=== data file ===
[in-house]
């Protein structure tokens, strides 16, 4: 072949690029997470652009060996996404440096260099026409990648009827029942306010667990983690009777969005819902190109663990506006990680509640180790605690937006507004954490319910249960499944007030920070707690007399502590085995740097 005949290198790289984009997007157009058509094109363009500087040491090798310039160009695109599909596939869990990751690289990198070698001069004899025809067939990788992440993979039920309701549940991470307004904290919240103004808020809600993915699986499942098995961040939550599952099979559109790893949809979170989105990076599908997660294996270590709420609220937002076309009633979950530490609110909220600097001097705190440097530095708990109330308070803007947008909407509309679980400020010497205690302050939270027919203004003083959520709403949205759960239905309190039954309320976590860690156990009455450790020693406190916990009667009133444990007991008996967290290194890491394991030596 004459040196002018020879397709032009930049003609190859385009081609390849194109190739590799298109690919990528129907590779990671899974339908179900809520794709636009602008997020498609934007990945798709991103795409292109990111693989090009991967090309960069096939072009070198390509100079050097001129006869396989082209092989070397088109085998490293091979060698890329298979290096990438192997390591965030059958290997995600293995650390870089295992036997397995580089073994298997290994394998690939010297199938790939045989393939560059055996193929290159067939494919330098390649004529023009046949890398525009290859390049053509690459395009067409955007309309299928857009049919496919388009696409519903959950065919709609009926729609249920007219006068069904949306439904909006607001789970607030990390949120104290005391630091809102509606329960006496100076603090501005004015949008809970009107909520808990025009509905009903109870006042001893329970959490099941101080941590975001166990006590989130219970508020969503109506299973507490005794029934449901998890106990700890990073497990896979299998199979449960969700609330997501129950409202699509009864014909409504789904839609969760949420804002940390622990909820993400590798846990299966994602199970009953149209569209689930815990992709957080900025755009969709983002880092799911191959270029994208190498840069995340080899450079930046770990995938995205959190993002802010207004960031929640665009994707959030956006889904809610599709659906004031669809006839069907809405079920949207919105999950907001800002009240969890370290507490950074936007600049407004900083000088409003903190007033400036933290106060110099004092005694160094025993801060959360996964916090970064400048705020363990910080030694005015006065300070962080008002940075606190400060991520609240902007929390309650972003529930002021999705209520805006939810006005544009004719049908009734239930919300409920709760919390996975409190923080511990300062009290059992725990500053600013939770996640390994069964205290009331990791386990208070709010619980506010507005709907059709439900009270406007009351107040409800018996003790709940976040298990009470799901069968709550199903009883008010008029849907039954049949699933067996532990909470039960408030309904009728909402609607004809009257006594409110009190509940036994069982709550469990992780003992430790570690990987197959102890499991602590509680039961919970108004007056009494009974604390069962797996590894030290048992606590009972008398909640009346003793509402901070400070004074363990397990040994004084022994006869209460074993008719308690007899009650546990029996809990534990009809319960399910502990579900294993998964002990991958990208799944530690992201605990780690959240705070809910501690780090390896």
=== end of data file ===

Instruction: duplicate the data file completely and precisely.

[in-house]
């Protein structure tokens, strides 16, 4: 072949690029997470652009060996996404440096260099026409990648009827029942306010667990983690009777969005819902190109663990506006990680509640180790605690937006507004954490319910249960499944007030920070707690007399502590085995740097 005949290198790289984009997007157009058509094109363009500087040491090798310039160009695109599909596939869990990751690289990198070698001069004899025809067939990788992440993979039920309701549940991470307004904290919240103004808020809600993915699986499942098995961040939550599952099979559109790893949809979170989105990076599908997660294996270590709420609220937002076309009633979950530490609110909220600097001097705190440097530095708990109330308070803007947008909407509309679980400020010497205690302050939270027919203004003083959520709403949205759960239905309190039954309320976590860690156990009455450790020693406190916990009667009133444990007991008996967290290194890491394991030596 004459040196002018020879397709032009930049003609190859385009081609390849194109190739590799298109690919990528129907590779990671899974339908179900809520794709636009602008997020498609934007990945798709991103795409292109990111693989090009991967090309960069096939072009070198390509100079050097001129006869396989082209092989070397088109085998490293091979060698890329298979290096990438192997390591965030059958290997995600293995650390870089295992036997397995580089073994298997290994394998690939010297199938790939045989393939560059055996193929290159067939494919330098390649004529023009046949890398525009290859390049053509690459395009067409955007309309299928857009049919496919388009696409519903959950065919709609009926729609249920007219006068069904949306439904909006607001789970607030990390949120104290005391630091809102509606329960006496100076603090501005004015949008809970009107909520808990025009509905009903109870006042001893329970959490099941101080941590975001166990006590989130219970508020969503109506299973507490005794029934449901998890106990700890990073497990896979299998199979449960969700609330997501129950409202699509009864014909409504789904839609969760949420804002940390622990909820993400590798846990299966994602199970009953149209569209689930815990992709957080900025755009969709983002880092799911191959270029994208190498840069995340080899450079930046770990995938995205959190993002802010207004960031929640665009994707959030956006889904809610599709659906004031669809006839069907809405079920949207919105999950907001800002009240969890370290507490950074936007600049407004900083000088409003903190007033400036933290106060110099004092005694160094025993801060959360996964916090970064400048705020363990910080030694005015006065300070962080008002940075606190400060991520609240902007929390309650972003529930002021999705209520805006939810006005544009004719049908009734239930919300409920709760919390996975409190923080511990300062009290059992725990500053600013939770996640390994069964205290009331990791386990208070709010619980506010507005709907059709439900009270406007009351107040409800018996003790709940976040298990009470799901069968709550199903009883008010008029849907039954049949699933067996532990909470039960408030309904009728909402609607004809009257006594409110009190509940036994069982709550469990992780003992430790570690990987197959102890499991602590509680039961919970108004007056009494009974604390069962797996590894030290048992606590009972008398909640009346003793509402901070400070004074363990397990040994004084022994006869209460074993008719308690007899009650546990029996809990534990009809319960399910502990579900294993998964002990991958990208799944530690992201605990780690959240705070809910501690780090390896």